Everything I know I learned from Star Wars.
Let’s go down the list. Girls are attracted to the bad boy: check. You’ll never get Leia unless you’re Han. Even Luke didn’t stand a chance, really. Too nice.
Next, good always triumphs over evil: check. Sort of. Evil triumphs a lot, but good always wins in the end. If you rejigger the timelines, anyway.
And lastly, no matter how hard you work, how good you are, somebody, from somewhere, will always try to bring you down. Because the universal consciousness abhors an over-achiever. If you’re too good, the bad guys get pissed and go for the jugular. If you switch sides, go with them, not against them, then the good guys get all uppity and put a target on your ass. You can’t win. Mediocrity, therefore, is the safe bet. Right, Luke?
I was 2 when the first film came out, but I saw it in the theater. I have no memory of it, but I was there. I saw the next two films when I was in grade school, comparing action figures with the boys, mocking the poor sap who bought his Return of the Jedi T-shirt too early. His said Revenge of the Jedi. What a tool, we thought. He wished he could return it. We laughed. Oh, if only we’d known about eBay in 1983.
My parents’ generation was informed by great and powerful things. By the Cuban Missile Crisis, the Vietnam War, the deaths of John Kennedy, his brother Robert and Martin Luther King. Before them, my grandparents were raised on dirt, suffering through the Great Depression with a grim determination to do it better for their kids. Me? I grew up making six-inch-tall replicas of Harrison Ford and Carrie Fisher have sex in the backseat of a toy space ship. Now I write about games for a living. Perhaps a little struggling is good for the soul. If I have children, they’ll eat dirt.
But learning life lessons from Star Wars isn’t all bad. Even the games have all taught me something, most of it valuable. My gaming history is etched across the entirety of my 30-something years, and Star Wars, like Forrest Gump, has been there for all of the important parts.
I’m sure the first videogame I played was something classic like Pong, but Star Wars – the vector graphics game in the big cabinet made up to look like the cockpit of an X-Wing fighter – is the one I remember. We had one in the local bowling alley where I hung out with my brother and his friends. We bowled in leagues. We thought this made us cool. I’m pretty sure it didn’t, but what the hell did we know? It was the ’80s and we played Dungeons & Dragons on Saturday nights. There was a whole world of cool we knew nothing about.
If Saturday night was for D&D, Saturday belonged to the bowling alley. Wake up, watch cartoons, eat a Pop-Tart, get dressed and head to the Bowl-o-Rama. The place was like toyland for nerds. We walked into the joint like we owned the place, ordered a plate of nachos and set to work. We won some, we lost some, but for me, the bowling was just a ruse. I was there for the games. The bowling alley had an arcade, and aside from the machine that washed balls for $1.50, the Star Wars cabinet was the coolest thing there.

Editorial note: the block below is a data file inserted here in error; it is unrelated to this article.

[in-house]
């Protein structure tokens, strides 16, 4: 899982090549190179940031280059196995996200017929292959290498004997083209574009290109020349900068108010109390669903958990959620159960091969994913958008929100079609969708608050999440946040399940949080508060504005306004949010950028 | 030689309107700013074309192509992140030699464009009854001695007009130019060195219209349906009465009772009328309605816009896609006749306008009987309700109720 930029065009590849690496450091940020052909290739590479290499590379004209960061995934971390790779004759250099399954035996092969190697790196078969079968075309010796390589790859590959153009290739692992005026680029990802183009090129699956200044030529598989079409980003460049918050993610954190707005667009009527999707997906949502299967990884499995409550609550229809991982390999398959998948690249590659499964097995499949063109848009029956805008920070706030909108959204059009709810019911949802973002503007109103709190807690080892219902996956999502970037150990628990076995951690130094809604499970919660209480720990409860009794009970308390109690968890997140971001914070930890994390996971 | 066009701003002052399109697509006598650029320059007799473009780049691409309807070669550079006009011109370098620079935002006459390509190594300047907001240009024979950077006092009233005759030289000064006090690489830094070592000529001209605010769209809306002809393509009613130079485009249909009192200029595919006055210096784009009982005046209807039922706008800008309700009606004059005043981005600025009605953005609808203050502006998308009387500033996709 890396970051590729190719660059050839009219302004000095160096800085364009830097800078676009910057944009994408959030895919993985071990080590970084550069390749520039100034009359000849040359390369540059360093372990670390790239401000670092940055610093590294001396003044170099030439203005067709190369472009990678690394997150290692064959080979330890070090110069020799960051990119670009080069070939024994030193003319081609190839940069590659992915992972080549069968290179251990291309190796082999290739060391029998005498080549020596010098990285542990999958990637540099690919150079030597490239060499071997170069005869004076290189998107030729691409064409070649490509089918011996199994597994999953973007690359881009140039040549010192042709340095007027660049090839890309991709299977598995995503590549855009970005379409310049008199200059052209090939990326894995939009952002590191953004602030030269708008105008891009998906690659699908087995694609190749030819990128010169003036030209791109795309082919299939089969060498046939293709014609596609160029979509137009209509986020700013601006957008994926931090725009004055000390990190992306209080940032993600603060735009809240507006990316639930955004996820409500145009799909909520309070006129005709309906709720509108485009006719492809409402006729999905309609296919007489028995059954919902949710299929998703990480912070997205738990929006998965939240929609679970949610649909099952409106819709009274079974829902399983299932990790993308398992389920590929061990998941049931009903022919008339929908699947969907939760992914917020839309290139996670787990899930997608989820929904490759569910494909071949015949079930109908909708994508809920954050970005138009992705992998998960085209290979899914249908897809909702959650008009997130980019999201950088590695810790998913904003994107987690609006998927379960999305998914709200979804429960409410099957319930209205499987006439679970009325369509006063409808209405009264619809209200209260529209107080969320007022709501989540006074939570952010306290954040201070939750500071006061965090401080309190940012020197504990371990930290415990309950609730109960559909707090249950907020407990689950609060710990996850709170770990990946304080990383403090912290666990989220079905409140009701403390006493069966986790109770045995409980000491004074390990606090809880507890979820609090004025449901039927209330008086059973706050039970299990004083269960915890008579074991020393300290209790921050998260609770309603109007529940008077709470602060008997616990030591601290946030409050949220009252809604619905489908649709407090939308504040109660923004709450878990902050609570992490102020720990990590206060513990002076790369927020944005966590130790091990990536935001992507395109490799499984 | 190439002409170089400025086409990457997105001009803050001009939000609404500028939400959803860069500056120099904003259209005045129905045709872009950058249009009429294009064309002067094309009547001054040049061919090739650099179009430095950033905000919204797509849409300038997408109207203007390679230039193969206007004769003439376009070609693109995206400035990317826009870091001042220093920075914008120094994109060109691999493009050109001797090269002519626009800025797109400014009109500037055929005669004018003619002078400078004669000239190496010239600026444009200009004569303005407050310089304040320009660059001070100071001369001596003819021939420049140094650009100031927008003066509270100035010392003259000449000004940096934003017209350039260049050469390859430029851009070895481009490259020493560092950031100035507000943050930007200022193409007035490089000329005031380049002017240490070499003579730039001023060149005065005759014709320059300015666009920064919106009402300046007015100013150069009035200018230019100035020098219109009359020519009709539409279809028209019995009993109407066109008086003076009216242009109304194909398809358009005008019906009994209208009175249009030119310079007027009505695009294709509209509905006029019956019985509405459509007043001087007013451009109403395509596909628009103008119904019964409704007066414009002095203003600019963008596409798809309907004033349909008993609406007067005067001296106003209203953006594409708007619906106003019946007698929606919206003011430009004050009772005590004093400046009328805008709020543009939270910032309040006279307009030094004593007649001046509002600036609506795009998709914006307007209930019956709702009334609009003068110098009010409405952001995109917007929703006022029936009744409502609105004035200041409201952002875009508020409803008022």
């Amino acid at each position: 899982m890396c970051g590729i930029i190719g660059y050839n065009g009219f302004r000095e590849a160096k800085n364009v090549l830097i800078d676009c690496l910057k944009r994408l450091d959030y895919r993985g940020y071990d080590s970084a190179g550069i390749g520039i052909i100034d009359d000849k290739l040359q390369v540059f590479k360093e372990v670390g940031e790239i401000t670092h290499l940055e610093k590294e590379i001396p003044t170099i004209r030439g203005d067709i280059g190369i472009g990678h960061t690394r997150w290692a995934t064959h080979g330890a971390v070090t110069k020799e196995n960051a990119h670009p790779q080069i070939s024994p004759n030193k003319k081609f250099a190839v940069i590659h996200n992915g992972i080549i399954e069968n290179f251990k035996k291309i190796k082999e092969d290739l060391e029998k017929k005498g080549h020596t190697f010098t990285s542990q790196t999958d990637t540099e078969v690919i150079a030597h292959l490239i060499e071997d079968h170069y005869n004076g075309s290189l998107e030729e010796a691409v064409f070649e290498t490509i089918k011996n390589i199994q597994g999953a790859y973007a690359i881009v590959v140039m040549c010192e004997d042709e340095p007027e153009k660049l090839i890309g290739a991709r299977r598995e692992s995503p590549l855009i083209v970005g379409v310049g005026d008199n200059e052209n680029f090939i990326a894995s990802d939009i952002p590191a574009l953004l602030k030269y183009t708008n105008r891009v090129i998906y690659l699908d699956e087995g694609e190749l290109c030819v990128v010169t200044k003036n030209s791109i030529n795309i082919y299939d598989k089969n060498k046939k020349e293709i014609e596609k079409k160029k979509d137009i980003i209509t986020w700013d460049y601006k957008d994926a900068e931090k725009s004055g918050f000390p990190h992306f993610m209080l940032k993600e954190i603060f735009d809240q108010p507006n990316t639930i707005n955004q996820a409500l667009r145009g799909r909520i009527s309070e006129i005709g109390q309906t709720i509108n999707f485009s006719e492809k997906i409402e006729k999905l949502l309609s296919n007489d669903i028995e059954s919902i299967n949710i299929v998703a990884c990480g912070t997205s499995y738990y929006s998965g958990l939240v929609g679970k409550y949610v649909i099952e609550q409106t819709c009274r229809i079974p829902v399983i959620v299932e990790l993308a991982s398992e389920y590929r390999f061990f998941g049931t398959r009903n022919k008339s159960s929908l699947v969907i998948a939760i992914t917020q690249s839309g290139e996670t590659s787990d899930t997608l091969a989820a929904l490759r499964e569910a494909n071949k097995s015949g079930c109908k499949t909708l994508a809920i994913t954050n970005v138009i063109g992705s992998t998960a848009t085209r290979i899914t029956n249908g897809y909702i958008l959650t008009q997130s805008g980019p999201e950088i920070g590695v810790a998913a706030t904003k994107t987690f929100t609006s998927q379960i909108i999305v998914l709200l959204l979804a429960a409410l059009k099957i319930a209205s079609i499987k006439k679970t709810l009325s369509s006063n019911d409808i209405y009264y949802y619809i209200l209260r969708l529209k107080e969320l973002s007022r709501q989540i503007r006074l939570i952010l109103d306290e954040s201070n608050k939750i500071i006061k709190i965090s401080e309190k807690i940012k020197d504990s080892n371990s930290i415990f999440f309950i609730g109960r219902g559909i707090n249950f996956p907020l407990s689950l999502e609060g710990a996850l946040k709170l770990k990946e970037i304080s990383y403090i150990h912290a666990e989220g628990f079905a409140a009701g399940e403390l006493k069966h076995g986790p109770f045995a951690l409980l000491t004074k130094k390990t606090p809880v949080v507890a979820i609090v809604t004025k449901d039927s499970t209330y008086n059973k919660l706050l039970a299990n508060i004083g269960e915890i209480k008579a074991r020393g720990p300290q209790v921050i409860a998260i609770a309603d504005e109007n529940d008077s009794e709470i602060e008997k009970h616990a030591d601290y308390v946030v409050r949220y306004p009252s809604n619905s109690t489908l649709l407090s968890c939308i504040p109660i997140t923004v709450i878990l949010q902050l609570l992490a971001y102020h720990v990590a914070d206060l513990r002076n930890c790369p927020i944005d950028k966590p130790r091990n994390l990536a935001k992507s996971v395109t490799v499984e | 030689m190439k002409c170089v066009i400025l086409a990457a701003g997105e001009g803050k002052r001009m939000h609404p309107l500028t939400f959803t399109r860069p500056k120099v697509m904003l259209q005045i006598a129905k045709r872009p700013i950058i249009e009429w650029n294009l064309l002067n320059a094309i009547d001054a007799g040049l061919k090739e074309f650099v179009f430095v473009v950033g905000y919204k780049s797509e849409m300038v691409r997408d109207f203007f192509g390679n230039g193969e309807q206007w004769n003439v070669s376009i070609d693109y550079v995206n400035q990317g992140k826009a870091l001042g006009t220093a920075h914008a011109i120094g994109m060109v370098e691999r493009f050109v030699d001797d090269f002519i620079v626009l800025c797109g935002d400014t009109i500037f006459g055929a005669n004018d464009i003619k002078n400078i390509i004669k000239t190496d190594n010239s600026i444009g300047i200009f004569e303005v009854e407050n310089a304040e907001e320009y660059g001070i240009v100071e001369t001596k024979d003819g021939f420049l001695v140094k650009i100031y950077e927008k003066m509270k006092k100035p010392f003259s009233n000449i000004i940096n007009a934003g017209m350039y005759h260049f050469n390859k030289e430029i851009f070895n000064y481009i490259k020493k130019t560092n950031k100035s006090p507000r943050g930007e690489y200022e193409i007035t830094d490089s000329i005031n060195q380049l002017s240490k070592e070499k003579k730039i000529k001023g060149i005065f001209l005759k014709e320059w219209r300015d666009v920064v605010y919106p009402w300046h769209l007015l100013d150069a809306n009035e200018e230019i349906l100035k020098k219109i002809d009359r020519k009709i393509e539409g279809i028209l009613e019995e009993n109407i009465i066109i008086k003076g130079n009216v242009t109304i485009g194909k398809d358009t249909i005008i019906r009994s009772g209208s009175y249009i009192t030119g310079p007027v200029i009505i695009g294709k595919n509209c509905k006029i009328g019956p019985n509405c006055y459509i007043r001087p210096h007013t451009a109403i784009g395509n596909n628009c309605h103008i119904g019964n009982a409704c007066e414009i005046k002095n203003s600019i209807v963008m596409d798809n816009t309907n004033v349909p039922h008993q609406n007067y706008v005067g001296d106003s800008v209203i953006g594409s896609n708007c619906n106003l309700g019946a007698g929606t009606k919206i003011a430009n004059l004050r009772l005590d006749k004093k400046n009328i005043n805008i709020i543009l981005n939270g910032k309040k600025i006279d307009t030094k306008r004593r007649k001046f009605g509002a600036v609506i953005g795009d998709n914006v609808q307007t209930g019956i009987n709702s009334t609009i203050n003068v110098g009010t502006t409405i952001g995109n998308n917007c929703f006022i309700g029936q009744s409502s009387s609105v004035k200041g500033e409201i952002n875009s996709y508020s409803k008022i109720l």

“Red Five standing by,” it said, begging you to drop in a couple of quarters. Begging you to become Red Five, run the trench, shoot a torpedo into the thermal exhaust port and blow up the Death Star. It didn’t take much begging. Call it a simulator, a space shooter, whatever. That game was Star Wars, pure and simple.
Sitting down in the Star Wars cabinet felt like sitting in the cockpit of an X-Wing fighter, for real. Or as real as that sort of thing can ever feel. The sound came from behind you, the seat almost shook. Red Leader spoke in your ear, telling you to stay on target, telling you there were fighters on your tail. And then they came. Five minutes or an hour, as long as you had the quarters to feed the meter, the time passed like Kool-Aid through a 5-year-old. It was just one of those games.
Star Wars was the game that taught me the power of the imagination. Don’t believe in game addiction? Then you haven’t played the right games. Either that or you have no soul. Star Wars was nerd crack, there’s no two ways about it. A decade later, I spent all my quarters (this time, a lot of them) on the next generation: a PC, a flight stick and Star Wars: TIE Fighter.
TIE Fighter, because my PC was a piece of crap, taught me the joys of writing DOS boot disks and .BAT files. Without tricking the PC into booting up with only the bare minimum operating system, the damn game wouldn’t even run. So I became a whiz at writing .BAT files. I eventually had .BAT files for all of my games, and sometimes more than one. It became a sort of hobby unto itself. I suppose if I’d ever considered a computer anything other than a machine for playing games, I would have used this hard-won knowledge as a jumping-off point to a career as a computer programmer, but that seemed too much like work. Besides, beyond the games, what was there, really? I didn’t want to make the damn things. Playing them was enough.